When James I died in 1437, his son King James II was crowned when only 6. Sir Alexander Livingston had by this time risen to become Lord High Treasurer and advisor to the young king. At this time, they had little influence over other baronial families who wielded power over their estates. The Black Douglas family was the most powerful in Scotland; the 5th Earl of Douglas was the heir to the throne provided James II died without issue. The 5th Earl was to die first, though, in 1439.
The regent Sir William Crichton and Livingston invited the 6th Earl, fourteen year old William Douglas and his party to Edinburgh Castle to dine with the king in 1440. A head of a black bull was served - meaning death. The Douglas party were hurriedly tried and executed. William's great-uncle, James the Gross, became the 7th Earl of Douglas. He was believed by some to have been part of the conspiracy to murder his great-nephew. In 1443, he was succeeded by his son William, the 8th Earl.
The Black Douglas family clawed back its power. The young Earl was making allies with the English, the 'Tiger Earl' Crawford, and John of the Isles - all highly dangerous for the crown. On the pretext that the Livingstons had embezzled funds from the Treasury, the 8th Earl of Douglas had Robert Livingston of Drumry and the Lord High Treasurer's son, Sir Alexander of Phildes, executed (hanged and then beheaded) at Castle Hill, Edinburgh in January 1450. The elderly Lord High Treasurer was imprisoned in Dumbarton Castle.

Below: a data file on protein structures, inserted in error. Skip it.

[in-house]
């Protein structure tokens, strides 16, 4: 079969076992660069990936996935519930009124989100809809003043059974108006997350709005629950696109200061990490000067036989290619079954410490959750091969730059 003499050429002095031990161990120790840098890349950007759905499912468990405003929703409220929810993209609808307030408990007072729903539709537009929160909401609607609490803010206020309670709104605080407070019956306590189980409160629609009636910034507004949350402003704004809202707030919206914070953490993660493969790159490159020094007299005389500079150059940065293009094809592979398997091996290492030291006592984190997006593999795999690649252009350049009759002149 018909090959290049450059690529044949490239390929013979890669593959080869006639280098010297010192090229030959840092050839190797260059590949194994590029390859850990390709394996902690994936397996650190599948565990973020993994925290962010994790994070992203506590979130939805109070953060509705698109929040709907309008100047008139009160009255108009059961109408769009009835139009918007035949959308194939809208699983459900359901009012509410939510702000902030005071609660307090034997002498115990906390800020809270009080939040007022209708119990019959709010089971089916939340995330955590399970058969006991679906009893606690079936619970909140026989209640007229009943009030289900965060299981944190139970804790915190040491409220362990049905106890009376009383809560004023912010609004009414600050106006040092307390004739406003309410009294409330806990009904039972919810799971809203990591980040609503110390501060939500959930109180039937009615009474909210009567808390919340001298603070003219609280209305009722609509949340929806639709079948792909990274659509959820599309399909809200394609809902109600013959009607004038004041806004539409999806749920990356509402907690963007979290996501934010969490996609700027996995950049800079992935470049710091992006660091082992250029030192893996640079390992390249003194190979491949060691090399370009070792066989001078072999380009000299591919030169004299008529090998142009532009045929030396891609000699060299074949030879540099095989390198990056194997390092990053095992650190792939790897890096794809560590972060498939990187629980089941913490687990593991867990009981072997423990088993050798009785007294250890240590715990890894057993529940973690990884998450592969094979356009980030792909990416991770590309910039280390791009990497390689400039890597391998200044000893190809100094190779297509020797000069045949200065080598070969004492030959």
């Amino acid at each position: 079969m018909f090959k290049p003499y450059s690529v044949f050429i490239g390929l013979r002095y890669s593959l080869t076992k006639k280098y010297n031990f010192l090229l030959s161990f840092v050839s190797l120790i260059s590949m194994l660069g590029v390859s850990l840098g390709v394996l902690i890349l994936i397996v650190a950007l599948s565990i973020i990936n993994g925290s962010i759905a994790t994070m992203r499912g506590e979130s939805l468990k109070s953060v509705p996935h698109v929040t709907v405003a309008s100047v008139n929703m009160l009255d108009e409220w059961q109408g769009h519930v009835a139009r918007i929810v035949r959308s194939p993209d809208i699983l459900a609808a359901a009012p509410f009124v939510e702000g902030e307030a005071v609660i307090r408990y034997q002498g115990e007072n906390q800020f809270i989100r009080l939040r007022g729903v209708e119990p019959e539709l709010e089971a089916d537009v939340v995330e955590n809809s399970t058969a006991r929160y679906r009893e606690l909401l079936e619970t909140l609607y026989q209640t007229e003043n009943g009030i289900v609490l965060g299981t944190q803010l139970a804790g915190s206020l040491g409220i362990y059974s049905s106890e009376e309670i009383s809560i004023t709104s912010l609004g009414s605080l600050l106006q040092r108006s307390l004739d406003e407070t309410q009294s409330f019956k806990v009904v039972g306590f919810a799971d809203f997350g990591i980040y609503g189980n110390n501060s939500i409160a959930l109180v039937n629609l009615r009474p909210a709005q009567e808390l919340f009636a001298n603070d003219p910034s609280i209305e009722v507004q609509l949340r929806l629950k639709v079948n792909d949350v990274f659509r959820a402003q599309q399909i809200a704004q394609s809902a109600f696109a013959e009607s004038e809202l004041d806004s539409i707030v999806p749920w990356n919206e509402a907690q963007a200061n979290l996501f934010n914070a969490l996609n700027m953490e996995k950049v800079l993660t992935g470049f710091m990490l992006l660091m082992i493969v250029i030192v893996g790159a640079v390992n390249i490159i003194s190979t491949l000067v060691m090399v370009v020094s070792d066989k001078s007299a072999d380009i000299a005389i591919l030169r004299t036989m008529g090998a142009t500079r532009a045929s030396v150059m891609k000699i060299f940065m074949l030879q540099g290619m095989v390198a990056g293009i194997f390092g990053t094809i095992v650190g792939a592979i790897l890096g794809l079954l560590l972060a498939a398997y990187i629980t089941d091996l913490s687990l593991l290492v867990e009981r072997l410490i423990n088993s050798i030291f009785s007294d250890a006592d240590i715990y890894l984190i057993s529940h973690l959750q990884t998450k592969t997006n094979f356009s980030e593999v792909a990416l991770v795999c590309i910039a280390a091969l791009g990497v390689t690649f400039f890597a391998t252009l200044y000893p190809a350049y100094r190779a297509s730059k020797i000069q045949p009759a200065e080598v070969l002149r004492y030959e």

Whether or not the embezzlement was true, there was another reason for this purge of the Livingstons. Part of the Livingston estate was to be part of the marriage portion of James II new wife, Mary of Gueldres, married on 3rd July 1449. The day after the Livingstons' execution, Parliament confirmed the marriage portion. It seems probable that the Douglases were behind the rise of the Livingstons and when the family got too powerful for their liking were also behind their fall.
James II had the Earl of Douglas killed at Stirling Castle in 1452. He dealt with the Douglas-led backlash by using heavy cannon against their estates. He took the 9th Earl, James, prisoner and raised a charge of treason against the family, forfeiting their estates around 1455. James II died in 1460 trying to recover Roxburgh Castle from the English when one of his own cannons exploded.